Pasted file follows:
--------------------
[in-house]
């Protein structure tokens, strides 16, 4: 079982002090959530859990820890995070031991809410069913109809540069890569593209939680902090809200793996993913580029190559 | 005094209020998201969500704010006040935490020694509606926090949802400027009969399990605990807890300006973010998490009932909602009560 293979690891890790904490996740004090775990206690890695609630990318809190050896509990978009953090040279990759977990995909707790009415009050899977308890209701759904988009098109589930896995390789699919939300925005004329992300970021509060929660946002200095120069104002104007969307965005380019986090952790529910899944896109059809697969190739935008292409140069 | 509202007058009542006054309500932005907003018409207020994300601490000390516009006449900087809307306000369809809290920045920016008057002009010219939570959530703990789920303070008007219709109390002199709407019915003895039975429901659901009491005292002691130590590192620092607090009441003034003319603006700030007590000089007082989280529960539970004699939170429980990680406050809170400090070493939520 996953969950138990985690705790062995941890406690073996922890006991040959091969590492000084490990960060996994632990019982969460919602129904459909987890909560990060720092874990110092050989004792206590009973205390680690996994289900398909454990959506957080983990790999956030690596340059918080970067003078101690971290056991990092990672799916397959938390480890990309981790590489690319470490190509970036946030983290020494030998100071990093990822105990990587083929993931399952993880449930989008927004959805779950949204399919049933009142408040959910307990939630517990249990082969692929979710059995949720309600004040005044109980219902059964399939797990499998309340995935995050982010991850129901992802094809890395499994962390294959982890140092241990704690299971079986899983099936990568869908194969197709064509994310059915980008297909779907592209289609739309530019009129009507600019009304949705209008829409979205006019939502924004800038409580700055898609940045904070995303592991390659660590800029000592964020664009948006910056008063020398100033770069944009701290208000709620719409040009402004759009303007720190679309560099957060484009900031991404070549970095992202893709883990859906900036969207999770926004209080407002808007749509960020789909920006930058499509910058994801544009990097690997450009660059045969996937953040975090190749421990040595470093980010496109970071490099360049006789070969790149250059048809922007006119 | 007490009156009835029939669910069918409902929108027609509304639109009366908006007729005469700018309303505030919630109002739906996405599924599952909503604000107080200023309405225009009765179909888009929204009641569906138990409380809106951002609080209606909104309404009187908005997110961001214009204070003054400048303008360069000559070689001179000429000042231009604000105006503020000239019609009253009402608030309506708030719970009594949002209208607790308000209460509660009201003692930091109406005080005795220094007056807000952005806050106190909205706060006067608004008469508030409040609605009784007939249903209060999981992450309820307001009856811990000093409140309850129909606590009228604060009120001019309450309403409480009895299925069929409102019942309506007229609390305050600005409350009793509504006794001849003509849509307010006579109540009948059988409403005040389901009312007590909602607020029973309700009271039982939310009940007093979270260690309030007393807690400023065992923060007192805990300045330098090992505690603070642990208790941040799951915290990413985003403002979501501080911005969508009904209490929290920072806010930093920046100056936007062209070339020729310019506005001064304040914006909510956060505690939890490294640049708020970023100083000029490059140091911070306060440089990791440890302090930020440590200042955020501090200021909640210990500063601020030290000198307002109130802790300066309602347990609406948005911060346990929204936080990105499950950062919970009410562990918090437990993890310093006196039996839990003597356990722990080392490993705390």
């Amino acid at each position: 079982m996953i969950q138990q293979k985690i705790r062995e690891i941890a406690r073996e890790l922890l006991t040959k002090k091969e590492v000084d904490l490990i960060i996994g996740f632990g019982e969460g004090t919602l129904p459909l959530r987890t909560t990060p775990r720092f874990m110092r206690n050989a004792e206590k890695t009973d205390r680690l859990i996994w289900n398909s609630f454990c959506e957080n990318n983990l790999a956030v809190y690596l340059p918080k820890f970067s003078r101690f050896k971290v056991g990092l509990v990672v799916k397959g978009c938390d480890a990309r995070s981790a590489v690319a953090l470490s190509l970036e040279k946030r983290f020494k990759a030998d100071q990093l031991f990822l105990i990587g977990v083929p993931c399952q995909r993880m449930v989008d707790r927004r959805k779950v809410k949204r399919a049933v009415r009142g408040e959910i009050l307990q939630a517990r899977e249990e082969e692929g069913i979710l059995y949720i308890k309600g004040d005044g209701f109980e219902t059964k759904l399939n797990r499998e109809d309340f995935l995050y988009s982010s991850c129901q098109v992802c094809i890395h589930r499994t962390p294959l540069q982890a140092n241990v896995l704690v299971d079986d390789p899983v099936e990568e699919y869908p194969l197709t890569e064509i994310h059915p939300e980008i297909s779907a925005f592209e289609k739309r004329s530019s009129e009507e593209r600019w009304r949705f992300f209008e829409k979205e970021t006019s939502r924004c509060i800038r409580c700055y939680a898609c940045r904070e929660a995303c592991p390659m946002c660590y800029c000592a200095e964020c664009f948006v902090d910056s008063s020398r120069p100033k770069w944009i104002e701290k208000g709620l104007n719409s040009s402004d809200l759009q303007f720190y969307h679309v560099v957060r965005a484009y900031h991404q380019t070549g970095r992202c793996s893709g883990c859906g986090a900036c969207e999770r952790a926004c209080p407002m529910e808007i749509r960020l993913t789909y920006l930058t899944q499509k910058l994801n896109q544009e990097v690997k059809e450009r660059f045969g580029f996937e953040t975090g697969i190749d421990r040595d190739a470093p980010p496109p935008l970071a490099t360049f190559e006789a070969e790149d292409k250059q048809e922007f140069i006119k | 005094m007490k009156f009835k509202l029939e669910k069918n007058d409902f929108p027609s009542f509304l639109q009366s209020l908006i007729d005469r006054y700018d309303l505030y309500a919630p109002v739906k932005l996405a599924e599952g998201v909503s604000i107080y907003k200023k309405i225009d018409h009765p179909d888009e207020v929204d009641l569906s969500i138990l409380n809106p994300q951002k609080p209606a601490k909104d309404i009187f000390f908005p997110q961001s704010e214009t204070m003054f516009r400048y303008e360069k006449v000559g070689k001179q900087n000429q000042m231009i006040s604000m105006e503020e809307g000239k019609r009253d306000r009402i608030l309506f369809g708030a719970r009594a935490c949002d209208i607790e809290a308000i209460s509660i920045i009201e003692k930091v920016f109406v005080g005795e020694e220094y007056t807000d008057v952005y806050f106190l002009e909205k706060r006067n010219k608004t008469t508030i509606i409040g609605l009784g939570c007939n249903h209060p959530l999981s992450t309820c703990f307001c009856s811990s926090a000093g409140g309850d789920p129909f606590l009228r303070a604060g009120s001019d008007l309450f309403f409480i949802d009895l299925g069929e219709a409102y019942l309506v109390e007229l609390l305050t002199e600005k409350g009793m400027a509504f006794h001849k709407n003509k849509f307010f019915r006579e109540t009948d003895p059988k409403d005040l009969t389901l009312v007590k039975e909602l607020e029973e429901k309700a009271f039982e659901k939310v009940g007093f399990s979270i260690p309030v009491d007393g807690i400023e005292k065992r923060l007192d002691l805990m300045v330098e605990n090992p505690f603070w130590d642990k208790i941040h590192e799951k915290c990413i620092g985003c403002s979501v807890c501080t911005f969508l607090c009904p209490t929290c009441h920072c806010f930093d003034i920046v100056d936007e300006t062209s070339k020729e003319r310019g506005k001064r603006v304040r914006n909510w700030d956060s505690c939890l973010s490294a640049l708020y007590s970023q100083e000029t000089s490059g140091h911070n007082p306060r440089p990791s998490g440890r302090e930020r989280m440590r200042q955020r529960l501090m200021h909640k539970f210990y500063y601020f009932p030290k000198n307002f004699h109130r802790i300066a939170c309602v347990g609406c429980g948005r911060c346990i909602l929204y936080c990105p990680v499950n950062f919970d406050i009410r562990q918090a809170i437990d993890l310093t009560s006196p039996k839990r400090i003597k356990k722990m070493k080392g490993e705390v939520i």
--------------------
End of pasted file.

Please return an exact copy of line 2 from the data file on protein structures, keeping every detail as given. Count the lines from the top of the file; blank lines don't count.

């Protein structure tokens, strides 16, 4: 079982002090959530859990820890995070031991809410069913109809540069890569593209939680902090809200793996993913580029190559 | 005094209020998201969500704010006040935490020694509606926090949802400027009969399990605990807890300006973010998490009932909602009560 293979690891890790904490996740004090775990206690890695609630990318809190050896509990978009953090040279990759977990995909707790009415009050899977308890209701759904988009098109589930896995390789699919939300925005004329992300970021509060929660946002200095120069104002104007969307965005380019986090952790529910899944896109059809697969190739935008292409140069 | 509202007058009542006054309500932005907003018409207020994300601490000390516009006449900087809307306000369809809290920045920016008057002009010219939570959530703990789920303070008007219709109390002199709407019915003895039975429901659901009491005292002691130590590192620092607090009441003034003319603006700030007590000089007082989280529960539970004699939170429980990680406050809170400090070493939520 996953969950138990985690705790062995941890406690073996922890006991040959091969590492000084490990960060996994632990019982969460919602129904459909987890909560990060720092874990110092050989004792206590009973205390680690996994289900398909454990959506957080983990790999956030690596340059918080970067003078101690971290056991990092990672799916397959938390480890990309981790590489690319470490190509970036946030983290020494030998100071990093990822105990990587083929993931399952993880449930989008927004959805779950949204399919049933009142408040959910307990939630517990249990082969692929979710059995949720309600004040005044109980219902059964399939797990499998309340995935995050982010991850129901992802094809890395499994962390294959982890140092241990704690299971079986899983099936990568869908194969197709064509994310059915980008297909779907592209289609739309530019009129009507600019009304949705209008829409979205006019939502924004800038409580700055898609940045904070995303592991390659660590800029000592964020664009948006910056008063020398100033770069944009701290208000709620719409040009402004759009303007720190679309560099957060484009900031991404070549970095992202893709883990859906900036969207999770926004209080407002808007749509960020789909920006930058499509910058994801544009990097690997450009660059045969996937953040975090190749421990040595470093980010496109970071490099360049006789070969790149250059048809922007006119 | 007490009156009835029939669910069918409902929108027609509304639109009366908006007729005469700018309303505030919630109002739906996405599924599952909503604000107080200023309405225009009765179909888009929204009641569906138990409380809106951002609080209606909104309404009187908005997110961001214009204070003054400048303008360069000559070689001179000429000042231009604000105006503020000239019609009253009402608030309506708030719970009594949002209208607790308000209460509660009201003692930091109406005080005795220094007056807000952005806050106190909205706060006067608004008469508030409040609605009784007939249903209060999981992450309820307001009856811990000093409140309850129909606590009228604060009120001019309450309403409480009895299925069929409102019942309506007229609390305050600005409350009793509504006794001849003509849509307010006579109540009948059988409403005040389901009312007590909602607020029973309700009271039982939310009940007093979270260690309030007393807690400023065992923060007192805990300045330098090992505690603070642990208790941040799951915290990413985003403002979501501080911005969508009904209490929290920072806010930093920046100056936007062209070339020729310019506005001064304040914006909510956060505690939890490294640049708020970023100083000029490059140091911070306060440089990791440890302090930020440590200042955020501090200021909640210990500063601020030290000198307002109130802790300066309602347990609406948005911060346990929204936080990105499950950062919970009410562990918090437990993890310093006196039996839990003597356990722990080392490993705390």